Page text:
There is a constitutional limitation upon the right or duty of judges to disqualify themselves. Disqualification must yield to necessity where to disqualify would destroy the only tribunal in which relief could be had and thus preclude determination of the issue. In such case it has been held, consistently, the court must act no matter how disagreeable its task may be. Traction Co. v. Board of Public Works , 56 N.J.L. 431 (Sup. Ct. 1894); Zober v. Turner , 106 N.J.L. 86 (E. & A. 1930); Shibla v. Township Committee of Wall Tp. , 136 N.J.L. 506 (Sup. Ct. 1948), aff'd 137 N.J.L. 692 (E. & A. 1948). In other jurisdictions the same principle has been enunciated. See: Evans v. Gore , 253 U.S. 245, 40 S. Ct. 550, 64 L. Ed. 887 (1919); Marquette Cement Mfg. Co. v. Federal Trade Comm'n , 147 F.2d 589 (7 Cir. 1945); Moulton v. Byrd , 224 Ala. 403, 140 So. 384 (Ala. Sup. Ct. 1932); Federal Construction Co. v. Curd , 179 Cal. 489, 177 P. 469 (Cal. Sup. Ct. 1918); Wheeler v. Fargo Consolidated School Dist. , 200 Ga. 323, 37 S.E. 2d 322 (Ga. Sup. Ct. 1946); State ex rel. Mitchell v. Sage Stores Co. , 157 Kan. 622, 143 P. 2d 652 (Kan. Sup. Ct. 1943); State ex rel. Gardner v. Holm , 241 Minn. 125, 62 N.W. 2d 52 (Minn. Sup. Ct. 1954); State ex rel. Null v. Polley , 34 S.D. 565, 138 N.W. 300 (S.D. Sup. Ct. 1912); Alamo Title Co. v. San Antonio Bar Ass'n, supra.

As the court stated in Traction Co. v. Board of Public Works, supra:

This rule which excludes the interested judicial officer is subject to one exception. This exception arises when there is no one else to perform the duty, for it is clear that, while the performance of a judicial duty by an interested officer may occasion a failure of justice, yet it is equally clear that the disqualification of the only person who can adjudicate strips suitors of their ability to pursue their legal rights at all, and so must result in a failure of justice. [56 N.J.L. at 439]

Chief Justice Marshall in Cohens v. Virginia , 19 U.S. (6 Wheat.) 264, 5 L. Ed. 257 (1821), in expressing his concept of the judicial obligation and judicial power said:

[118 NJSuper Page 210]

It is most true that this court will not take jurisdiction if it should not; but it is equally true, that it must take jurisdiction if it should. The judiciary cannot, as the legislature may, avoid a measure because it approaches the confines of the constitution. We cannot pass it by because it is doubtful. With whatever doubts, with whatever difficulties, a case may be attended, we must decide it if it be brought before us. We have no more right to decline the exercise of jurisdiction which is given, than to usurp that which is not given. The one or the other would be treason to the constitution. Questions may occur which we would gladly avoid, but we cannot avoid them. All we can do, is to exercise our best judgment, and conscientiously to perform our duty. [At 404]

It may be some comfort to describe to the fearful realtors what lawyers, including members of plaintiff association, believe is the shortest interval of time known to man: that fleeting moment when a lawyer takes his oath as a judge and immediately forgets that he was ever a lawyer.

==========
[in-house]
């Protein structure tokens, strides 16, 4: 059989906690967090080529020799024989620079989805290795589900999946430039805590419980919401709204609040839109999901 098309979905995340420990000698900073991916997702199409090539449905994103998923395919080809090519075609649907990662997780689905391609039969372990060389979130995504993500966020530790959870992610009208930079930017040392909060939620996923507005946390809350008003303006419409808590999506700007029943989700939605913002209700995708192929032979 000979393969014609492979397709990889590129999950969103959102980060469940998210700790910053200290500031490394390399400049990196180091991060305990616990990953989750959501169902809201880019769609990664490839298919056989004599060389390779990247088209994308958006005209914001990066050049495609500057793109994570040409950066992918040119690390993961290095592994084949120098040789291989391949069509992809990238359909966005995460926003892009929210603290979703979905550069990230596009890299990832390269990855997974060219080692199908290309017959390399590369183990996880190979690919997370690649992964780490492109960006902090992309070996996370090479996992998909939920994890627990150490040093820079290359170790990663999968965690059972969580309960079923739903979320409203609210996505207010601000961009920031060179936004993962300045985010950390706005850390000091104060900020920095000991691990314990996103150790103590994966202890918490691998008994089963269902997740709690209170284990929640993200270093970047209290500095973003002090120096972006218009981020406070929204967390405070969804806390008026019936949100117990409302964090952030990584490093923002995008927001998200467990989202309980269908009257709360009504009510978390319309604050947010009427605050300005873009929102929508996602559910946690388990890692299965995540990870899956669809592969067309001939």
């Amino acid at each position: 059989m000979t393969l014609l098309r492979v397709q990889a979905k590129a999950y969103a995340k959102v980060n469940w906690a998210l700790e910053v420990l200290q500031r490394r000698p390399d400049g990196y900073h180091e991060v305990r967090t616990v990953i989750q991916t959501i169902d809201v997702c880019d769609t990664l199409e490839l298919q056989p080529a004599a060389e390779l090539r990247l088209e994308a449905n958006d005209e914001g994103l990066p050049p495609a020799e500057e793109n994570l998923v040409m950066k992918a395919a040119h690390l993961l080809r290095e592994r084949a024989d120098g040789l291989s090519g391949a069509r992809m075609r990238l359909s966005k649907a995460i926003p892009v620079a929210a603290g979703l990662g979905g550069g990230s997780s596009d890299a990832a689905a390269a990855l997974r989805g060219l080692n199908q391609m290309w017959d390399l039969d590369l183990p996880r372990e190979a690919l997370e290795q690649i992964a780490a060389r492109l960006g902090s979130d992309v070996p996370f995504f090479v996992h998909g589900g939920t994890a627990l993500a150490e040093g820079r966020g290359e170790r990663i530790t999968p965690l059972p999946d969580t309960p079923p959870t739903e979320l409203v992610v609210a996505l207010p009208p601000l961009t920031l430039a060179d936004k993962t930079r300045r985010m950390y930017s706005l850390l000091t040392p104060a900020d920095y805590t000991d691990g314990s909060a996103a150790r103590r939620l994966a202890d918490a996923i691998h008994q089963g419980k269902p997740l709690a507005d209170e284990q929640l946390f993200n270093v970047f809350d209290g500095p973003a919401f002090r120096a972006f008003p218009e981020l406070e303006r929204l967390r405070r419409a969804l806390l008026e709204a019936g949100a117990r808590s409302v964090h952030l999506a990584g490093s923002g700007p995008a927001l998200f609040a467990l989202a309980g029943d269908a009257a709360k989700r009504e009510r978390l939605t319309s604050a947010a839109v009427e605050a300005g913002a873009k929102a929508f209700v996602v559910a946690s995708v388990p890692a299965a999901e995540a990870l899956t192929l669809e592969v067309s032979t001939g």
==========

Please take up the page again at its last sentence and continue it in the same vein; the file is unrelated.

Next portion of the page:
If it is assumed that the broad disqualifying order could be entered notwithstanding the suggestion in Bander, supra , where then would parties have their differences resolved? If the courts are powerless to perform the judicial function, disputes may be decided in the streets by picketing, chanting and shouting to express disagreement, letting the loudest or most vociferous be the decision makers. The realtors do not want this but do suggest a junta of laymen appointed by this court. They suggest that the power to make such appointments and to require binding arbitration may be found in R. 1:1-2, which provides:

Construction and Relaxation

The rules in Part I through Part VII, inclusive, shall be construed to secure a just determination, simplicity in procedure, fairness in administration, and the elimination of unjustifiable expense and delay. Unless otherwise stated, any rule may be relaxed or dispensed with by the court in which the action is pending if adherence to it would result in an injustice. In the absence of rule, the court may proceed in any manner compatible with these purposes. [Emphasis added]

It is the last sentence to which defendants direct attention. No other authority is cited.

[118 NJSuper Page 211]

This rule does not give any substance to the suggestion of defendants. It may permit "construction" or "relaxation" of the rules of court. However, the return to even a semblance of undesirable "special master" procedures is not only abhorrent to our court rules but would be an attempt by the courts to abdicate the judicial responsibility imposed by our Constitution. The Constitution does not permit this court to decline to exercise the judicial function or to delegate it elsewhere.

No matter what theory of judicial disqualification is advanced, there can be no disqualification of the entire judicial system. To do otherwise would contravene and erode our Constitution.

Motion denied.

19720125